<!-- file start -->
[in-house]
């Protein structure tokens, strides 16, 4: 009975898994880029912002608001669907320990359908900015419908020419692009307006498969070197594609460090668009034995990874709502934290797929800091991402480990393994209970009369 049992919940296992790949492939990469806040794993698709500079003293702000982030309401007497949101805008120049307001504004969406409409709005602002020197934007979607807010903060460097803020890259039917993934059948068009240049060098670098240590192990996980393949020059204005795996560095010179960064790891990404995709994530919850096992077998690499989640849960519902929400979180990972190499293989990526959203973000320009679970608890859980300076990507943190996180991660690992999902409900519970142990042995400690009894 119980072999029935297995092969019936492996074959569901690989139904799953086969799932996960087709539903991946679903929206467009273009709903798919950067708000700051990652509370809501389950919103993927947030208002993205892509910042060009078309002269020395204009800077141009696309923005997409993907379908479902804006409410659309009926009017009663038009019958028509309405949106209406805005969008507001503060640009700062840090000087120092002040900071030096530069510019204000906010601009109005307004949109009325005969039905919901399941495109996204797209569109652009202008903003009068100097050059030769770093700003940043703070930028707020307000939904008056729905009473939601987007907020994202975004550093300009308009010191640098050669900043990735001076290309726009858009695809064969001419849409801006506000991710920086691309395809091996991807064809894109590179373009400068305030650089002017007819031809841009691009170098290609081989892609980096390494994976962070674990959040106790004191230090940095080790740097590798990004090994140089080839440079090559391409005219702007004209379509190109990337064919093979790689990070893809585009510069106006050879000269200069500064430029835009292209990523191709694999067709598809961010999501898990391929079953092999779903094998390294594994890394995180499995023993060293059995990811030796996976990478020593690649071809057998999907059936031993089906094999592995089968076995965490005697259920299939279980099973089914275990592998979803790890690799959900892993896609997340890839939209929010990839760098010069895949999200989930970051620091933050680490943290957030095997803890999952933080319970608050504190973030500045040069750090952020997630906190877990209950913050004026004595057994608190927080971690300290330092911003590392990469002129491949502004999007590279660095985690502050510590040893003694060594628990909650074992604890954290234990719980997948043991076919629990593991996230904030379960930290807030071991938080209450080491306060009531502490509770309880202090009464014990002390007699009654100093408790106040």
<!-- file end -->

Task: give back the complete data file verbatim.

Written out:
[in-house]
């Protein structure tokens, strides 16, 4: 009975898994880029912002608001669907320990359908900015419908020419692009307006498969070197594609460090668009034995990874709502934290797929800091991402480990393994209970009369 049992919940296992790949492939990469806040794993698709500079003293702000982030309401007497949101805008120049307001504004969406409409709005602002020197934007979607807010903060460097803020890259039917993934059948068009240049060098670098240590192990996980393949020059204005795996560095010179960064790891990404995709994530919850096992077998690499989640849960519902929400979180990972190499293989990526959203973000320009679970608890859980300076990507943190996180991660690992999902409900519970142990042995400690009894 119980072999029935297995092969019936492996074959569901690989139904799953086969799932996960087709539903991946679903929206467009273009709903798919950067708000700051990652509370809501389950919103993927947030208002993205892509910042060009078309002269020395204009800077141009696309923005997409993907379908479902804006409410659309009926009017009663038009019958028509309405949106209406805005969008507001503060640009700062840090000087120092002040900071030096530069510019204000906010601009109005307004949109009325005969039905919901399941495109996204797209569109652009202008903003009068100097050059030769770093700003940043703070930028707020307000939904008056729905009473939601987007907020994202975004550093300009308009010191640098050669900043990735001076290309726009858009695809064969001419849409801006506000991710920086691309395809091996991807064809894109590179373009400068305030650089002017007819031809841009691009170098290609081989892609980096390494994976962070674990959040106790004191230090940095080790740097590798990004090994140089080839440079090559391409005219702007004209379509190109990337064919093979790689990070893809585009510069106006050879000269200069500064430029835009292209990523191709694999067709598809961010999501898990391929079953092999779903094998390294594994890394995180499995023993060293059995990811030796996976990478020593690649071809057998999907059936031993089906094999592995089968076995965490005697259920299939279980099973089914275990592998979803790890690799959900892993896609997340890839939209929010990839760098010069895949999200989930970051620091933050680490943290957030095997803890999952933080319970608050504190973030500045040069750090952020997630906190877990209950913050004026004595057994608190927080971690300290330092911003590392990469002129491949502004999007590279660095985690502050510590040893003694060594628990909650074992604890954290234990719980997948043991076919629990593991996230904030379960930290807030071991938080209450080491306060009531502490509770309880202090009464014990002390007699009654100093408790106040």